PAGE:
Chess aesthetics or beauty in chess is generally appreciated by both players and composers. This is evident, for example, in brilliancy prizes awarded to some games in certain tournaments and also in the world of chess composition. There are many books published featuring chess problems or puzzles that emphasize its aesthetic aspect. One of the earliest is from the 9th century AD. Aesthetics in chess can be both a source of pleasure for humans and also instruction, as compositions or games featuring it typically illustrate original ideas or new instantiations of old ones. A good chess problem composer, however, is not necessarily a good player.
Factors about a game or move sequence (also referred to as a 'combination') that might cause it to be regarded as 'brilliant' by most players include, among other things: expediency, disguise, sacrifice, correctness, preparation, paradox, unity and originality.
Composition conventions such as not having any checks or captures in the first (i.e. key) move, and the use of variations to illustrate a particular theme (e.g. zugzwang, pin) also play a role in the aesthetics of the game.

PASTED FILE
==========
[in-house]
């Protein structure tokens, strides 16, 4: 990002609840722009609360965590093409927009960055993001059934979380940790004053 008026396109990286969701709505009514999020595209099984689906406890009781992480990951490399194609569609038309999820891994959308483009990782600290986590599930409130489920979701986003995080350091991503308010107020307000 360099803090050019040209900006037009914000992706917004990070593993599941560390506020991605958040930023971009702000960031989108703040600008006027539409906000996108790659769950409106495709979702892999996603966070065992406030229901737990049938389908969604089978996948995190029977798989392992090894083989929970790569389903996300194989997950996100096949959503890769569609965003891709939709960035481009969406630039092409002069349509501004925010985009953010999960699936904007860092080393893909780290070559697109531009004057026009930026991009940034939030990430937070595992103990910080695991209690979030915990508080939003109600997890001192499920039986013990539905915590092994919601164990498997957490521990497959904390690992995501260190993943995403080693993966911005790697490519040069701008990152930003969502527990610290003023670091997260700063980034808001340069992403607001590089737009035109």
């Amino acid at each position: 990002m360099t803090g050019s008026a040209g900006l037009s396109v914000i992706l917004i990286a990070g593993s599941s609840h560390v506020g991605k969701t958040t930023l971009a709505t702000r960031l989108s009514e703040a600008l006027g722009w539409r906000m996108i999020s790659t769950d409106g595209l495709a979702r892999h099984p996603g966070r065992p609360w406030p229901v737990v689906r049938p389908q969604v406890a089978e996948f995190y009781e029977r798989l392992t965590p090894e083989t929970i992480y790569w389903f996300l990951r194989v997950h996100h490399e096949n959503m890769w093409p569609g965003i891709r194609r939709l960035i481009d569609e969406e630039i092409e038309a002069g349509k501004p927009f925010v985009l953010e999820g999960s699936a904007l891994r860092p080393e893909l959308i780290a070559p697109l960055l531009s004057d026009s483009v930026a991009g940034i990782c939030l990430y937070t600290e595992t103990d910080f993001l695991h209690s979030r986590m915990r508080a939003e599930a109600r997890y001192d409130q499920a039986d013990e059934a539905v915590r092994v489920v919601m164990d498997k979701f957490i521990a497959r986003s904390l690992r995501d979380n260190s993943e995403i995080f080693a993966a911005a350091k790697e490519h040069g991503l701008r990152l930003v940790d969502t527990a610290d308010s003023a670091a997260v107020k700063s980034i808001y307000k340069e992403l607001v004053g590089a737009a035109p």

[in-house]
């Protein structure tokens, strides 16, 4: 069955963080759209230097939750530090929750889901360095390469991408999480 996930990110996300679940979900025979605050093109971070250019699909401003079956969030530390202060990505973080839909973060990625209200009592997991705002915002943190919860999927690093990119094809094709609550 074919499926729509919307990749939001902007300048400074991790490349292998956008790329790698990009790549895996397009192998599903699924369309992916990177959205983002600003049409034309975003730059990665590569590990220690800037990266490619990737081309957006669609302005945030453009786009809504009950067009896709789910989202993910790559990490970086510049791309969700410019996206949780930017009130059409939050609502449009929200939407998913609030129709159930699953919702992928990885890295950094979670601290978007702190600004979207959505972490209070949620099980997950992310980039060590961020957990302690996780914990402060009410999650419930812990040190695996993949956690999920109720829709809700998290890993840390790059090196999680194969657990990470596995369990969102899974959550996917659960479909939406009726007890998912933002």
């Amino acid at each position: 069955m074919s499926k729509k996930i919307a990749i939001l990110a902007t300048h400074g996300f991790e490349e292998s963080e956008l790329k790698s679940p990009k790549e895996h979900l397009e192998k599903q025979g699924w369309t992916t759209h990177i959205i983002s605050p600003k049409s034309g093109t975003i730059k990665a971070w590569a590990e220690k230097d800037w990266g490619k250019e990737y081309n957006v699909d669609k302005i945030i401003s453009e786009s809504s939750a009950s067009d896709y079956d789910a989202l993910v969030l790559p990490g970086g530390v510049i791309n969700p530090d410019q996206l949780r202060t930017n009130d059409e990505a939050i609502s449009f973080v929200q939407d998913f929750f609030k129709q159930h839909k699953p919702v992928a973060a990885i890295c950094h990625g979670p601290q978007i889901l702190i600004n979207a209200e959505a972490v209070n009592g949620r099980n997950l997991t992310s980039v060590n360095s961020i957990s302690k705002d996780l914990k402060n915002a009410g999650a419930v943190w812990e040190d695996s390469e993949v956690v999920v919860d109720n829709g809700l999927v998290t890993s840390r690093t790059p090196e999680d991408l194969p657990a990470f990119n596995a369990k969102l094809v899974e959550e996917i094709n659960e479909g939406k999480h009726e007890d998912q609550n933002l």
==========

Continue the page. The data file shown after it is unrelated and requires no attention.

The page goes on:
Conceptually, a 'common ground' of aesthetics between the domains of real (e.g. tournament) games and compositions can be established. These are beauty characteristics that apply approximately equally to both domains; examples include heuristic violations, economy and material sacrifice. This common ground is useful in computational models of aesthetics in the game because it helps in experiments comparing the beauty of compositions (on average, considered more beautiful) against the beauty of real games (on average, considered less beautiful). Some factors that pertain solely to real games (e.g. pressure under time control) or compositions (e.g. avoidance of castling moves) may be conflated with aesthetics in the game - and perhaps to some degree this is justifiable - however, they would lie outside the common ground described above.